Large cohort sizes in particular pose challenges for lecturers to engage students face to face whereby students can feel intimidated or detached from the learning experience (see Saunders and Gale 2012). Class-based technologies are those that enable staff to interact with students without relying on students speaking out in class. Applications such as Kahoot!, Polleverywhere and Padlet are commonly used in modules across our undergraduate degrees; however, more widely, half of higher education learners have never used a polling device or an online quiz to give answers in class (Newman and Beetham 2017, p. 14). Polleverywhere is an interactive technology whereby the tutor or lecturer can get real-time answers to questions from students who interact with a web-enabled device. Previous research has shown the benefits of engaging students in web-based polls (Sun, Martinez, and Seli 2014) which offer the option of directly asking students questions encouraging them to interact in classroom or lecture setting. The application allows students to answer questions and take part in polls anonymously, enabling them to interact with the lecturer rather than being passive recipients of information whilst maintaining confidence through lack of overt visibility. DeBaise (2014) notes that such exercises enable students to speak up under the cloak of anonymity and likens this to the feeling of empowerment experienced by Harry Potter when he puts on his invisibility cloak. Padlet is a virtual wall where students can post questions anonymously or have discussions in class using their web-enabled devices. It has proved to be a valuable resource to allow students to ask questions or make comments either at the beginning, during or end of a session. Both authors have found this extremely beneficial to encourage students to ask questions about assignments and exams without them feeling intimidated or embarrassed in front of their peer group. Similar to Stowell and Nelson’s (2007) study on the use of clickers, both authors observed more interaction with Padlet and Polleverywhere than with traditional methods of raising hands. A student using such polls at our own institution commented:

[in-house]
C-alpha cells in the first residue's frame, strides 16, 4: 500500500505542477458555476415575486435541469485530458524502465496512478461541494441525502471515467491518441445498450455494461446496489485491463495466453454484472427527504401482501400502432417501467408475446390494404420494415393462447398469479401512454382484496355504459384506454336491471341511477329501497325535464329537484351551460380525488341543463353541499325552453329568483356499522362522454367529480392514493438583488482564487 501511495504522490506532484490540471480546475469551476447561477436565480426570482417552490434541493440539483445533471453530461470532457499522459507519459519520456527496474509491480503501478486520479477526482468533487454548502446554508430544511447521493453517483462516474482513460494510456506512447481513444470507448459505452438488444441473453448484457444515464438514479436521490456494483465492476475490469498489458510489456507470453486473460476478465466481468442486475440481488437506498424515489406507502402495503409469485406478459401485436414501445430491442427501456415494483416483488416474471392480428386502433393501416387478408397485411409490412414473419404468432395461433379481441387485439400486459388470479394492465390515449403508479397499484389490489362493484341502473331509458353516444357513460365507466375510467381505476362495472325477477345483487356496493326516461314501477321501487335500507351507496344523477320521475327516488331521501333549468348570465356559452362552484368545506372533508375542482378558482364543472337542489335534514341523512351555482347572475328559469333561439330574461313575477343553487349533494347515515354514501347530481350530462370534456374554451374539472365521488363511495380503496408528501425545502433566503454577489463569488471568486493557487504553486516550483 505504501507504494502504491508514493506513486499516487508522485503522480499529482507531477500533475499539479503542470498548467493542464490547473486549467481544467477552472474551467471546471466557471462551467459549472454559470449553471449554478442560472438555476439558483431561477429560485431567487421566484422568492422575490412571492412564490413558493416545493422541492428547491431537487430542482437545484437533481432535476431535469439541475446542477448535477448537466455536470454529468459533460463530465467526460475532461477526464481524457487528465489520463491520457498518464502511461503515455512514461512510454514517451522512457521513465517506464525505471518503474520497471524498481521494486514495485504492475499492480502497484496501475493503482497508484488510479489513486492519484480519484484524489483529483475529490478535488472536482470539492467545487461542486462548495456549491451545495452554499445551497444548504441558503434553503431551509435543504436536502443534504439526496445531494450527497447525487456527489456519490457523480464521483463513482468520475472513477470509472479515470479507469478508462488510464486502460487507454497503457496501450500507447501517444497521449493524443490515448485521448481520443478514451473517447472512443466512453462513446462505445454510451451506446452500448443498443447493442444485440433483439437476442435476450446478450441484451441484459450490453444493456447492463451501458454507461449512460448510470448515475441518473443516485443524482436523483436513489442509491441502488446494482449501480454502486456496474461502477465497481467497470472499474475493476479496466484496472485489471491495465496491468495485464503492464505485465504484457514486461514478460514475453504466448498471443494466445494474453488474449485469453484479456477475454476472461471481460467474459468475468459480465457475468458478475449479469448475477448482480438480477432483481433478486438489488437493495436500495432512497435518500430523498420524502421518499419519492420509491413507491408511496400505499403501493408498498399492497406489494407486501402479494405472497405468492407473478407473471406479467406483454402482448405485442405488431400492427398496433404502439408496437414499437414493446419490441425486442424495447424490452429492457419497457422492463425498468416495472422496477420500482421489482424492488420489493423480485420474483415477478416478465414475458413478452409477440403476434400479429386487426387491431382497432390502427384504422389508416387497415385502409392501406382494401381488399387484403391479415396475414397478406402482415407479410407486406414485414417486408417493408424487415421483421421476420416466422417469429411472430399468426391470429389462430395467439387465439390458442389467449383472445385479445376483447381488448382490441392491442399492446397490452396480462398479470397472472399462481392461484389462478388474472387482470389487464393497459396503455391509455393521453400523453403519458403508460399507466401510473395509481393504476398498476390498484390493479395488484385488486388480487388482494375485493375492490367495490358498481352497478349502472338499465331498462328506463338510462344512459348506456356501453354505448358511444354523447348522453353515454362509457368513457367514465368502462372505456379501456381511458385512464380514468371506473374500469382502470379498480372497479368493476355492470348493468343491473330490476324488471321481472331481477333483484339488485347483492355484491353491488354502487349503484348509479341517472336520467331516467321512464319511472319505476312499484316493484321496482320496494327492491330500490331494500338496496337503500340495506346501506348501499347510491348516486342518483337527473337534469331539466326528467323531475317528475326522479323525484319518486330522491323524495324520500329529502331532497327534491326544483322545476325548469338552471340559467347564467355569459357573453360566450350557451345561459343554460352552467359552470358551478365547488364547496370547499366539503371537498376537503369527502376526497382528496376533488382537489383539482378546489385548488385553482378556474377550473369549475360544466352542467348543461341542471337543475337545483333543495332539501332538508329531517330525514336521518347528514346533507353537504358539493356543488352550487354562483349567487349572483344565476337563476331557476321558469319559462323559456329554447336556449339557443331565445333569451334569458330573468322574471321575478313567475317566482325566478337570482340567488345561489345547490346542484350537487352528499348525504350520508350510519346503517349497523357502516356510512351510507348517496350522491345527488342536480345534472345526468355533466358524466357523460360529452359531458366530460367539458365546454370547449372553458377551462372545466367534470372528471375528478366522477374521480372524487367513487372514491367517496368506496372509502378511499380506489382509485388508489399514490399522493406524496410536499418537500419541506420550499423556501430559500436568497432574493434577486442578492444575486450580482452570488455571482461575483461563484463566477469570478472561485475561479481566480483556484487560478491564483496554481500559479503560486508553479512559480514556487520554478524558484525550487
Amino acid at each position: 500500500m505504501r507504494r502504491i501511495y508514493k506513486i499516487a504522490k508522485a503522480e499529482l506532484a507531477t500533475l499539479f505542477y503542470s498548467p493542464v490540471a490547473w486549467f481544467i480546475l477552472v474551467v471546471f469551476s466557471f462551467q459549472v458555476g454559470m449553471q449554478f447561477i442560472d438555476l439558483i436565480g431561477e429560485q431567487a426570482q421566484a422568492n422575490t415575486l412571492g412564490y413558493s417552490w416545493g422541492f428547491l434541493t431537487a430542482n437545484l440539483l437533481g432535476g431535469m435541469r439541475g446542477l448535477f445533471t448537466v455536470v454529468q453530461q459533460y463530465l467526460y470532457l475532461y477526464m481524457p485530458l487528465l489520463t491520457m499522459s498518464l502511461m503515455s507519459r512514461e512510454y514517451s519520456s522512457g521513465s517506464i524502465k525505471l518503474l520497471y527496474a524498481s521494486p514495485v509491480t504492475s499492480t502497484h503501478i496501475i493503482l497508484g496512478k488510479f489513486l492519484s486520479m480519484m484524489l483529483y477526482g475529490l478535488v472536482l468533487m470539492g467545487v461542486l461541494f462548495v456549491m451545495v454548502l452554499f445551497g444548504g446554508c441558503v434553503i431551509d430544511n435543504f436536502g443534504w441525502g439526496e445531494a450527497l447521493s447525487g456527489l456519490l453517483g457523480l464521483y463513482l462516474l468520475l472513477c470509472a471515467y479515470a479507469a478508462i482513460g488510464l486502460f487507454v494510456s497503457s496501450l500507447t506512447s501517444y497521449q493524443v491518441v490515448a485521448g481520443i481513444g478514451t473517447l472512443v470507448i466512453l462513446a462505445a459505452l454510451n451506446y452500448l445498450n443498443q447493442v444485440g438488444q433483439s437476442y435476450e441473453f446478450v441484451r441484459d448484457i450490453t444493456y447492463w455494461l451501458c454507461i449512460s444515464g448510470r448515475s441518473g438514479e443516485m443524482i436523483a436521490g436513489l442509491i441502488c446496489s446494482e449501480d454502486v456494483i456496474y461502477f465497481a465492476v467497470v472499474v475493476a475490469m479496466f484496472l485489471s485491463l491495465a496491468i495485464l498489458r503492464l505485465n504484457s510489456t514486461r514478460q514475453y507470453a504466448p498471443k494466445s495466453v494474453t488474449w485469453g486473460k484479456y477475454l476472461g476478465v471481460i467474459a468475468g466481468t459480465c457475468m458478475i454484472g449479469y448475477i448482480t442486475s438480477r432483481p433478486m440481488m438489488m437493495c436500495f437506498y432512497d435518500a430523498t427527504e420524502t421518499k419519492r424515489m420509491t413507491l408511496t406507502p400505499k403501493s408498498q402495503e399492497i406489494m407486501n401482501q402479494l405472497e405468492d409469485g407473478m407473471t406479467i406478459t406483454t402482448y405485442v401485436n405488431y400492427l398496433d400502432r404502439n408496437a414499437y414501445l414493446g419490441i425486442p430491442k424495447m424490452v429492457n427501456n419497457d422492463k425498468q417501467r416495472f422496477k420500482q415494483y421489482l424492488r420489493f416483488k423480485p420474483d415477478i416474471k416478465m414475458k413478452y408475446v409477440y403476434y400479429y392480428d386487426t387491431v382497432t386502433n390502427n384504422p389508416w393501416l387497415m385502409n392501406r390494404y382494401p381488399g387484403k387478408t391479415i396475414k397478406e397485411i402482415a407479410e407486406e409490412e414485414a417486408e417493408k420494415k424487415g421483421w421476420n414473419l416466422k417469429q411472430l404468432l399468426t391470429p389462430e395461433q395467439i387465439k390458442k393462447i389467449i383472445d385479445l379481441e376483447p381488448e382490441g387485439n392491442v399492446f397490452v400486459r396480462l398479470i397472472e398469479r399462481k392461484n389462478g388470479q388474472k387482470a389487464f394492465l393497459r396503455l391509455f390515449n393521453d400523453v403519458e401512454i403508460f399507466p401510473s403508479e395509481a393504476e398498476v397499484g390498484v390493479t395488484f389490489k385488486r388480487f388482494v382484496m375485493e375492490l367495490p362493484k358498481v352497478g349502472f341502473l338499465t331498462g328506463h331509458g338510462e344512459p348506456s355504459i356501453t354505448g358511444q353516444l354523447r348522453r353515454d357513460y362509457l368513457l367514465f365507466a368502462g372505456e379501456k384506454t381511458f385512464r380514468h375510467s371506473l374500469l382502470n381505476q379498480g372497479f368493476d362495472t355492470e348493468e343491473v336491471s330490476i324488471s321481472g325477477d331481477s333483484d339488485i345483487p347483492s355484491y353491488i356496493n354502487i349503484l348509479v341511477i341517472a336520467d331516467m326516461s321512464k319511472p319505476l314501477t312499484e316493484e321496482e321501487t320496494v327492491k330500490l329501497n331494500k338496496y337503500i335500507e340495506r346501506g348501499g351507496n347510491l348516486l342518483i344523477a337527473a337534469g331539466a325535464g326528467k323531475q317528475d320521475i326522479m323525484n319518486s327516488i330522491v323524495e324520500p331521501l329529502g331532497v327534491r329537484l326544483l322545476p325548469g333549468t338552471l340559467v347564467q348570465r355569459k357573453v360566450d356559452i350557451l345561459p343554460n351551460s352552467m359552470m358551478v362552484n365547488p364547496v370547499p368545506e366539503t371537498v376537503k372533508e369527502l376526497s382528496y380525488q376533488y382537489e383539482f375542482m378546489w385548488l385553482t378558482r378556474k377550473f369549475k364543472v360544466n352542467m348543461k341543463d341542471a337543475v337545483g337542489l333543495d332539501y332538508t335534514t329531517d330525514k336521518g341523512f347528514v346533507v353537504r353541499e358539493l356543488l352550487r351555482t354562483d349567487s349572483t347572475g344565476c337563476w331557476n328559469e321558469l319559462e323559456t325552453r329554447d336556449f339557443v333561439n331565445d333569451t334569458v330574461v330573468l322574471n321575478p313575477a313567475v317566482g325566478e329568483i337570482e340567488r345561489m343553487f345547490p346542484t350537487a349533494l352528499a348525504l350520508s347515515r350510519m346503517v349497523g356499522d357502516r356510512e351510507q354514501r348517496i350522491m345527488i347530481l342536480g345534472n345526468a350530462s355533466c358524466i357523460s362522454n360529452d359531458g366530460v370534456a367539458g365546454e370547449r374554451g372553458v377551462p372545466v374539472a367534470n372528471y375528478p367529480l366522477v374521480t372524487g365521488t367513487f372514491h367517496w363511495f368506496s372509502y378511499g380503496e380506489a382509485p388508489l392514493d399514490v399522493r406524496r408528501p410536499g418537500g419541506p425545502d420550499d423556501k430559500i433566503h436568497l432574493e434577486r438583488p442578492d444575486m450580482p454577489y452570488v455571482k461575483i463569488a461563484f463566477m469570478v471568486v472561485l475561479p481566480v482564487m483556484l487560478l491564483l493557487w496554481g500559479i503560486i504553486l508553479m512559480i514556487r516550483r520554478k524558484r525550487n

I liked being able to ask questions using my phone ‘cause I don’t like speaking out. (L4 Criminology student)